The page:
MANILA – An infectious diseases specialist on Wednesday said the COVID-19 situation in the country is showing indicators that its endemic state may be nearing.
In an interview with ABS-CBN News, Dr. Rontgene Solante, head of the Adult Infectious Diseases and Tropical Medicine at San Lazaro Hospital, said the number of COVID-19 cases in the Philippines has been on a downtrend and most cases are only showing mild symptoms.
He added the hospitals are already stable, with some seeing a significant decrease in COVID-19 admissions.
“When you say endemic, [it] means that cases are really already low,” Solante said.
“Ang ibig sabihin ng pandemic, mataas ang mga kaso, mataas ang nagpupunta sa (Pandemic means there are a lot of cases and there are a lot of patients in the) hospital. That’s why you have to call it pandemic because you want to lessen and mitigate the number of cases. Sa ngayon, hindi na natin nakikita ‘to," he explained.
"In fact, a lot of countries are already opening the borders, a lot of countries are already increasing the mobility of people. May mga concert na. May mga gatherings na. And that is not the picture of a pandemic. Parang endemic na.”
Solante said COVID-19 may be in an endemic state in the Philippines if the positivity rate is less than 10 percent, the healthcare utilization rate is less than 50 percent, and at least 50 percent of the population have received their booster shots against the disease.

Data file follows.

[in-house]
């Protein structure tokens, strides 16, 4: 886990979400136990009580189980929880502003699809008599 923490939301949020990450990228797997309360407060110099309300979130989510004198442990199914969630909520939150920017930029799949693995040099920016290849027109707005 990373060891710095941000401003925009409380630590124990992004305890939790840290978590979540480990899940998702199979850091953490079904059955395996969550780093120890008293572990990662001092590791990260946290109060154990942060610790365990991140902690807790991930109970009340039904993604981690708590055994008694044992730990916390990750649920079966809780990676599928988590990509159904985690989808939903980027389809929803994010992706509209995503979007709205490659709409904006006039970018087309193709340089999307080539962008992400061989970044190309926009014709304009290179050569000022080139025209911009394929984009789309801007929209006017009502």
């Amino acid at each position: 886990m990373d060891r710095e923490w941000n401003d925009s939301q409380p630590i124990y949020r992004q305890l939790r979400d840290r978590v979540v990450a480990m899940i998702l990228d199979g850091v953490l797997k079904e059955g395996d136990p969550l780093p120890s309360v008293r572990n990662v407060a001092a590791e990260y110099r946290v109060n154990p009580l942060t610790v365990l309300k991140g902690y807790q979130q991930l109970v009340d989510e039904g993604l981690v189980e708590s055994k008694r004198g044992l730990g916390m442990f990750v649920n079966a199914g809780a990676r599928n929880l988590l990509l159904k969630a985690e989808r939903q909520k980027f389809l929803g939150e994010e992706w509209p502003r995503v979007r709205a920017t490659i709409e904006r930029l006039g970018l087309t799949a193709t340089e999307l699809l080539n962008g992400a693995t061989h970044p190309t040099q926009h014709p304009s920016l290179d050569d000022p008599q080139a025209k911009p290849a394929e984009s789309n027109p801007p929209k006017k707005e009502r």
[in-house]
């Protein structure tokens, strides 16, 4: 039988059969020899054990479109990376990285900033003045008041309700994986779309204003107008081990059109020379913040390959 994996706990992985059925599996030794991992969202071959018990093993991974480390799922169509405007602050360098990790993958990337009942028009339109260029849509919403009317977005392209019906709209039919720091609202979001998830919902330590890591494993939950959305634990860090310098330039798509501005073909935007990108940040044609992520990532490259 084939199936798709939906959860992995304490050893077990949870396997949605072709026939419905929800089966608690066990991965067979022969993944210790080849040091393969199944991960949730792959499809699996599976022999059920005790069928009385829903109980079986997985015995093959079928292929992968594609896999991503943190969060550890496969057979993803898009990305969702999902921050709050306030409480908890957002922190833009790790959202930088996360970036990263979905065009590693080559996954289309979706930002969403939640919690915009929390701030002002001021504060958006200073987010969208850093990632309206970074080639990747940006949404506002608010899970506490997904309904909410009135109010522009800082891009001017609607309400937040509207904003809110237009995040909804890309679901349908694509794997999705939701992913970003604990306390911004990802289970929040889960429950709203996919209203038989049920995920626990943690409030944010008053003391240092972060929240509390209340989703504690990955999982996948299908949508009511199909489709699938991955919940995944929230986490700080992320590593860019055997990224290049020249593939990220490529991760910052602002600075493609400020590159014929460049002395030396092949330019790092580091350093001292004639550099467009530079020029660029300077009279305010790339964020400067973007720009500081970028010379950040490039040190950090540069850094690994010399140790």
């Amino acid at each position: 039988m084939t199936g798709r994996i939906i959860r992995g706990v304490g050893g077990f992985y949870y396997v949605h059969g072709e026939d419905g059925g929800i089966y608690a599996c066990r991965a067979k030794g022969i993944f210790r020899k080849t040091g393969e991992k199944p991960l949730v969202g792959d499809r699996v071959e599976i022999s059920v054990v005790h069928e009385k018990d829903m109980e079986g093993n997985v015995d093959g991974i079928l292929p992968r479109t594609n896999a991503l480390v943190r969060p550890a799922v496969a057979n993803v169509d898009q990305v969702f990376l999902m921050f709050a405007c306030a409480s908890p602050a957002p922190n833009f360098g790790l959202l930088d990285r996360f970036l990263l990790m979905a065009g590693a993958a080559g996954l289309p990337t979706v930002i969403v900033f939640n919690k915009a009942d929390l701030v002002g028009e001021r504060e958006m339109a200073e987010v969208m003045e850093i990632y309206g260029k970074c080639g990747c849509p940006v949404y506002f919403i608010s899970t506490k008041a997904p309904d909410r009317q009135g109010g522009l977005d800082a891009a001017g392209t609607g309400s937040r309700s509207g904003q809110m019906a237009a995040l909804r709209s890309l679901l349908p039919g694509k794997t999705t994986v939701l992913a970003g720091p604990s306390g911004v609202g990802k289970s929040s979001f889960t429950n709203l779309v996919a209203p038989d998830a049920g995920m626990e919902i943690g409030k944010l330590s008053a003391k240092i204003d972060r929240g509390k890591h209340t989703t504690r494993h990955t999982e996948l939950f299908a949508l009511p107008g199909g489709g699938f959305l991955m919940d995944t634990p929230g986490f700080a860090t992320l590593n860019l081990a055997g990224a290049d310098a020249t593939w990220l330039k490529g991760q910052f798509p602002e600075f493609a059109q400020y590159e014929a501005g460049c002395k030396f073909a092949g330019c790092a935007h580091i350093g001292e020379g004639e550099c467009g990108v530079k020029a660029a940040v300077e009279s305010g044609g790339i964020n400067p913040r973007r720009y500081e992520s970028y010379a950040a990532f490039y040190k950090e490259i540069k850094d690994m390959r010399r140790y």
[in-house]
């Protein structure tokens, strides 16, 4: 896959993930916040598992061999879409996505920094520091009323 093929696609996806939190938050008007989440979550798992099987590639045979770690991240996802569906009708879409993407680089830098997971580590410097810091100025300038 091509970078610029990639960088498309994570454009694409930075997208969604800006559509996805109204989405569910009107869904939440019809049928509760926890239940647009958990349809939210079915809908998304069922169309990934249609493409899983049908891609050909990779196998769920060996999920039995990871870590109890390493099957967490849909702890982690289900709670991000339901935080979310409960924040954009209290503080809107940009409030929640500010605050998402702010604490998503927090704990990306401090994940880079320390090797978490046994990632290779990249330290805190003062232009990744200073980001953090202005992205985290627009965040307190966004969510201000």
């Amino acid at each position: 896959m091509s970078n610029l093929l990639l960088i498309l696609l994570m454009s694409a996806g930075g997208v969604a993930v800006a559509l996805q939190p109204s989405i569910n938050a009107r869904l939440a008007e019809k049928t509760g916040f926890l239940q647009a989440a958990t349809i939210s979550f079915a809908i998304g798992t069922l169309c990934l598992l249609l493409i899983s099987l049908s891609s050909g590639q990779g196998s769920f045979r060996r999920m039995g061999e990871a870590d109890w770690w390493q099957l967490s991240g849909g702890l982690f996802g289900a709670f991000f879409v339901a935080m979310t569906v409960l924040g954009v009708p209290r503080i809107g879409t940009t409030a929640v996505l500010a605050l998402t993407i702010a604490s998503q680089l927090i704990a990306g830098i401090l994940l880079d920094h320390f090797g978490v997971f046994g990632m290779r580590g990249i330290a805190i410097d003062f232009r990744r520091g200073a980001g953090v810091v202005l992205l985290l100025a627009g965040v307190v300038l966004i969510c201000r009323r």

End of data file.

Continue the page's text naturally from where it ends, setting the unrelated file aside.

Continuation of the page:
The Department of Health (DOH) said Tuesday that 1,554 new COVID-19 cases have been recorded in the country, raising the total to 3,971,455.
As of Oct. 10, more than 73.3 million people in the country are fully vaccinated against COVID-19, of whom, over 20.1 million have received their first booster dose while more than 3 million have gotten their second booster shots.
The DOH has also said it is seeing encouraging signs that could pave the way for the lifting of the country’s state of calamity due to the respiratory disease.
"Sa tingin ko (I think), with this plateauing of cases, improved vaccination coverage and minimal na severe and critical admissions in hospitals, we can recommend to the president itong lifting itong state of calamity," Health Officer-in-Charge Maria Rosario Vergeire said.
Once the state of calamity is lifted, Solante said COVID-19 vaccines will no longer be free.
“Vaccines are given via EUA because we are still in the state of emergency," he explained.
"So, ‘pag natanggal na rin ‘yan, ‘yung mga bakuna, [wala] na ‘yang emergency use authority, ibebenta na ‘yan. Bibilihin na natin ‘yan, wala ka nang libre sa gobyerno.”
(So when that is lifted, vaccines no longer have an emergency use authorization. They will be sold, and the public will have to buy them.)
The Philippines logged its first COVID-19 case on Jan. 30, 2020 in a Chinese woman who arrived from Wuhan City, China where the disease is believed to have first emerged.
FROM THE ARCHIVE